SACRAMENTO - Gov. Arnold Schwarzenegger on Monday signaled interest in a stopgap measure to keep Bay Bridge construction going, a sign he may be preparing to abandon his call for toll payers to shoulder $2.5 billion in project cost overruns.
Administration officials began negotiating with Sen. Don Perata, D-Oakland, as Schwarzenegger's plan appeared to stall in the Assembly.
Last week, the governor suggested the Bay Bridge's massive cost overruns should be paid entirely by tolls collected from motorists crossing the region's bridges.
The proposal outraged Bay Area lawmakers, who have rallied around a Perata bill that would delay a decision about how to pay for the overruns until an independent audit is conducted. The last time Bay Bridge costs significantly exceeded projections, in 2001, lawmakers evenly split the amount between the state and toll payers.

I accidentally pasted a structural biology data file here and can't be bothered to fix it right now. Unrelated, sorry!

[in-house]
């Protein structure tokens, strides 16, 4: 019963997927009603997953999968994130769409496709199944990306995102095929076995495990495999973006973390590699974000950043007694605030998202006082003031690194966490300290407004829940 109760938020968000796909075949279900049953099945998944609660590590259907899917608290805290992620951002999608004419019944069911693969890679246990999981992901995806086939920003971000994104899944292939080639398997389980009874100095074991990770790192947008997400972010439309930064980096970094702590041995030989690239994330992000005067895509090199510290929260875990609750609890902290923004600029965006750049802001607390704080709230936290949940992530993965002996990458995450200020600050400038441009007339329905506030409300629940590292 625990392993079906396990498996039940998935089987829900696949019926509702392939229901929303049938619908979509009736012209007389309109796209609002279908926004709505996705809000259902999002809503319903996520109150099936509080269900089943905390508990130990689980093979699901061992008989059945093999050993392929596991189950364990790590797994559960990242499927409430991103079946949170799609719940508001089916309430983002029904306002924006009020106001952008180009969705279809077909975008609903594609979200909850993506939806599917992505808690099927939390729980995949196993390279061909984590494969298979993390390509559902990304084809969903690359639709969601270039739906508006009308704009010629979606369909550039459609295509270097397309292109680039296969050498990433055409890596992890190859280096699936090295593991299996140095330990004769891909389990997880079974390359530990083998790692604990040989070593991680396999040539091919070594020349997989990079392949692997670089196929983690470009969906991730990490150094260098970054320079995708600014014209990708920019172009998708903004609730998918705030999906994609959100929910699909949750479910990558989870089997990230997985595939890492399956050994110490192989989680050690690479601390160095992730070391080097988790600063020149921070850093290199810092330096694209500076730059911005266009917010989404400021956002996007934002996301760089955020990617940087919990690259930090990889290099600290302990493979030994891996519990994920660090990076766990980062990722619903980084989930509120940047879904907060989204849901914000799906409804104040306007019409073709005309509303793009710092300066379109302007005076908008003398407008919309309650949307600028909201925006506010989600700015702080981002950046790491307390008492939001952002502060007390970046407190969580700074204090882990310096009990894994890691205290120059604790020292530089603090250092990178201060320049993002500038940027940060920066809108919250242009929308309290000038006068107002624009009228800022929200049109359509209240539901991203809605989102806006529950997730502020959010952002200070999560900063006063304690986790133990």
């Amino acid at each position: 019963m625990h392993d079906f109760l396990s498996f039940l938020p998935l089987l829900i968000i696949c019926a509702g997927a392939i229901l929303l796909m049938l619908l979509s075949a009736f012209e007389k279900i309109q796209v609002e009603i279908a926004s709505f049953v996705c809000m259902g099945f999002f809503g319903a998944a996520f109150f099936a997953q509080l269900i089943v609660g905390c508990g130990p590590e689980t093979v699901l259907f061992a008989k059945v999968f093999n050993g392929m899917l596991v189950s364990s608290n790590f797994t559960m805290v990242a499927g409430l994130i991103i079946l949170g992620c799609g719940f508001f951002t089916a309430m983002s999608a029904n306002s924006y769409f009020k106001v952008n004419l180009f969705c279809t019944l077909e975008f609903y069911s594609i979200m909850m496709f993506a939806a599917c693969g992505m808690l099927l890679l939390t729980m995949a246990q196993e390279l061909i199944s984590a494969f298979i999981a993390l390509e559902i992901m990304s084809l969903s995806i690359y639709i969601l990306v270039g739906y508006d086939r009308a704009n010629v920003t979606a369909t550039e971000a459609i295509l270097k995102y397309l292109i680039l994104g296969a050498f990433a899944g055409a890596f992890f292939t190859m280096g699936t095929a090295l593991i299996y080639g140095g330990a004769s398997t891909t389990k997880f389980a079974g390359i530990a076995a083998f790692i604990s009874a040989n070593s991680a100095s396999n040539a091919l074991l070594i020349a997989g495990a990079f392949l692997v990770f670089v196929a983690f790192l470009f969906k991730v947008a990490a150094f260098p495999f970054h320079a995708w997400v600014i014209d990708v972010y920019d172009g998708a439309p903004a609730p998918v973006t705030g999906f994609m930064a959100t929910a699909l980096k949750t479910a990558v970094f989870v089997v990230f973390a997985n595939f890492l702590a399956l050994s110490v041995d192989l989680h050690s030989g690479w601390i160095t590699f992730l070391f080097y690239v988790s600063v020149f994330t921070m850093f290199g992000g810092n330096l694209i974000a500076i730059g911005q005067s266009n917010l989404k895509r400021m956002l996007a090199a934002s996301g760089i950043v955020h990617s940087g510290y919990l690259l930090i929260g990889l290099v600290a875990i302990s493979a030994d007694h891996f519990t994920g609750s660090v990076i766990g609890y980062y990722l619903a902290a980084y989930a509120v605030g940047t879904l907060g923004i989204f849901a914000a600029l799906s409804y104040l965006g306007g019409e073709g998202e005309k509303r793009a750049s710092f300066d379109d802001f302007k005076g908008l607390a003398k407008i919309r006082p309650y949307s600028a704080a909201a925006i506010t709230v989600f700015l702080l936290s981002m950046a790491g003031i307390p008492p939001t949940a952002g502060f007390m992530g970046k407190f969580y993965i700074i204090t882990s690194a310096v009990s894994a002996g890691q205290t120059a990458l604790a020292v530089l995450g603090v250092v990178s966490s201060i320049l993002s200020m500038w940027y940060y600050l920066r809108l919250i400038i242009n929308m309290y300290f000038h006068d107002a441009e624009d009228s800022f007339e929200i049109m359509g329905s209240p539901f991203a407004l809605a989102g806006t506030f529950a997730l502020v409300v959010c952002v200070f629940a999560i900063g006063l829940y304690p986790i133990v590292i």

Perata said he hopes to reach a compromise with the governor in the coming days. Schwarzenegger's plan is opposed by the Legislature's Democratic leaders.
The governor's legislative director ``said he had a couple of ideas he wanted to run by us,'' Perata said. He was still waiting for a counter-proposal late Monday afternoon.
Vince Sollitto, the governor's deputy press secretary, said he could not comment on the talks. Schwarzenegger remains committed to his proposal, Sollitto said.
Construction of the Bay Bridge's new eastern span is in jeopardy of being halted because the state is running out of money for the project. The next phase is to build the self-anchored suspension portion of the span, but to award the $1.5 billion contract for the job the state needs to come up with an additional $306 million.
Perata's bill would provide the money to award the contract before the bid expires Sept. 30. If Caltrans is forced to seek more bids for the self-anchored suspension, the process could take 12 to 16 months, a lag that could inflate prices more than 5 percent.
Bay Area legislators prepared a letter Monday asking the state auditor to review Bay Bridge construction costs. As negotiations unfolded, they held off sending it.
Meanwhile, Sen. Tom Torlakson, D-Concord, floated a plan to fund bridge costs with state revenue from a casino the Lytton Band of Pomo Indians want to establish in San Pablo.
But the idea received a cool reception from other legislators, including Perata, who opposes the casino.